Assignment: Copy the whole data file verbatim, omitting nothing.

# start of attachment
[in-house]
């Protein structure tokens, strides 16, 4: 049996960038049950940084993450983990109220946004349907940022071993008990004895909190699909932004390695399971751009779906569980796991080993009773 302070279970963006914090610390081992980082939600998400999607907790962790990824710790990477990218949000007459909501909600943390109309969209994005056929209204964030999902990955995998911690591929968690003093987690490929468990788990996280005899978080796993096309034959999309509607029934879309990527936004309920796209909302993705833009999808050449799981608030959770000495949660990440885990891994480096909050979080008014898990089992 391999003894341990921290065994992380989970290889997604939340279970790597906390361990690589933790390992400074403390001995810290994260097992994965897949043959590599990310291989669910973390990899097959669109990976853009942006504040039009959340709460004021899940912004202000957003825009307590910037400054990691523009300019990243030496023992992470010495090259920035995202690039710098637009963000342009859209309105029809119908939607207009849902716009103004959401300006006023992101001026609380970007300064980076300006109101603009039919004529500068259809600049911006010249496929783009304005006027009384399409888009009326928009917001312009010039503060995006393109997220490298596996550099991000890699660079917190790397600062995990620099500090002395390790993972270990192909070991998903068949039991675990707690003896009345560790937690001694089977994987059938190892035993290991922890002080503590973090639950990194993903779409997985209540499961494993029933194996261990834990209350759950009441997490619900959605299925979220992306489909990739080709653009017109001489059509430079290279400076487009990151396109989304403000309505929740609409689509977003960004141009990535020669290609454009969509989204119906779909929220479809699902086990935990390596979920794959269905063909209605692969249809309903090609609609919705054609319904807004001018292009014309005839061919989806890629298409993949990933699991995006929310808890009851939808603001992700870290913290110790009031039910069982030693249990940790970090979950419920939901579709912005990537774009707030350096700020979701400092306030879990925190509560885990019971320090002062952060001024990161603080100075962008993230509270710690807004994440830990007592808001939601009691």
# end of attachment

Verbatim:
[in-house]
């Protein structure tokens, strides 16, 4: 049996960038049950940084993450983990109220946004349907940022071993008990004895909190699909932004390695399971751009779906569980796991080993009773 302070279970963006914090610390081992980082939600998400999607907790962790990824710790990477990218949000007459909501909600943390109309969209994005056929209204964030999902990955995998911690591929968690003093987690490929468990788990996280005899978080796993096309034959999309509607029934879309990527936004309920796209909302993705833009999808050449799981608030959770000495949660990440885990891994480096909050979080008014898990089992 391999003894341990921290065994992380989970290889997604939340279970790597906390361990690589933790390992400074403390001995810290994260097992994965897949043959590599990310291989669910973390990899097959669109990976853009942006504040039009959340709460004021899940912004202000957003825009307590910037400054990691523009300019990243030496023992992470010495090259920035995202690039710098637009963000342009859209309105029809119908939607207009849902716009103004959401300006006023992101001026609380970007300064980076300006109101603009039919004529500068259809600049911006010249496929783009304005006027009384399409888009009326928009917001312009010039503060995006393109997220490298596996550099991000890699660079917190790397600062995990620099500090002395390790993972270990192909070991998903068949039991675990707690003896009345560790937690001694089977994987059938190892035993290991922890002080503590973090639950990194993903779409997985209540499961494993029933194996261990834990209350759950009441997490619900959605299925979220992306489909990739080709653009017109001489059509430079290279400076487009990151396109989304403000309505929740609409689509977003960004141009990535020669290609454009969509989204119906779909929220479809699902086990935990390596979920794959269905063909209605692969249809309903090609609609919705054609319904807004001018292009014309005839061919989806890629298409993949990933699991995006929310808890009851939808603001992700870290913290110790009031039910069982030693249990940790970090979950419920939901579709912005990537774009707030350096700020979701400092306030879990925190509560885990019971320090002062952060001024990161603080100075962008993230509270710690807004994440830990007592808001939601009691």